Archive for the ‘Artificial intelligence’ Category

Best Practices for ITAR Compliance in the Cloud

The cloud has become part and parcel of todays Enterprise. However, remaining compliant with the International Traffic in Arms regulation (ITAR) demands extensive data management aptness. Most of the regulatory details covered by ITAR aim to guarantee that an organization’s materials and information regarding military and defense technologies on the US munitions list (USML) is only shared within the US, with US authorized entities. While this may seem like a simple precept, in practice, attaining it can be extremely difficult for most companies. Defense contractors and other organizations that primarily handle ITAR controlled technical data have been unable to collaborate on projects while utilizing cloud computing practices that have a proven track record fostering high performance and productivity. Nevertheless, the hurdles impeding the productivity opportunities of the cloud can be overcome. Practices that govern the processing and storage of export controlled technical data are evolving.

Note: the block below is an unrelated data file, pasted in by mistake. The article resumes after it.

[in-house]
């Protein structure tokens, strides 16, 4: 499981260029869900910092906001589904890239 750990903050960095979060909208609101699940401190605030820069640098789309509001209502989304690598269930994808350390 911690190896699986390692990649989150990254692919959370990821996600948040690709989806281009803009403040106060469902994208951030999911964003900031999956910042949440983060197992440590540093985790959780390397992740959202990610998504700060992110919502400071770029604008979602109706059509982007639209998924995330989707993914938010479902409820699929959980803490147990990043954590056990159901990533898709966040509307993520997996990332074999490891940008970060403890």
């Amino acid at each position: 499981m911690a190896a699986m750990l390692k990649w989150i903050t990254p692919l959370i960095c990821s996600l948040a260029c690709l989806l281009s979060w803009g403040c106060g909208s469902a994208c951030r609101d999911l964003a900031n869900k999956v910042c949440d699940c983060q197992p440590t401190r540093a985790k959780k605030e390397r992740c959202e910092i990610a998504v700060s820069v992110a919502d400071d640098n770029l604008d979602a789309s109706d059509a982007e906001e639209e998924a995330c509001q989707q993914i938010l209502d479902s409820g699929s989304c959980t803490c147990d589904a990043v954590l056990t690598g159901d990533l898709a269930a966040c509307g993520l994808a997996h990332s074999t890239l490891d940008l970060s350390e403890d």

Full ITAR compliance in the cloud is not an end result, but a continual odyssey in protecting information assets. In the long run, being ITAR compliant boils down to having a solid data security strategy and defensive technology execution in place.

Utilize End-to-End Encryption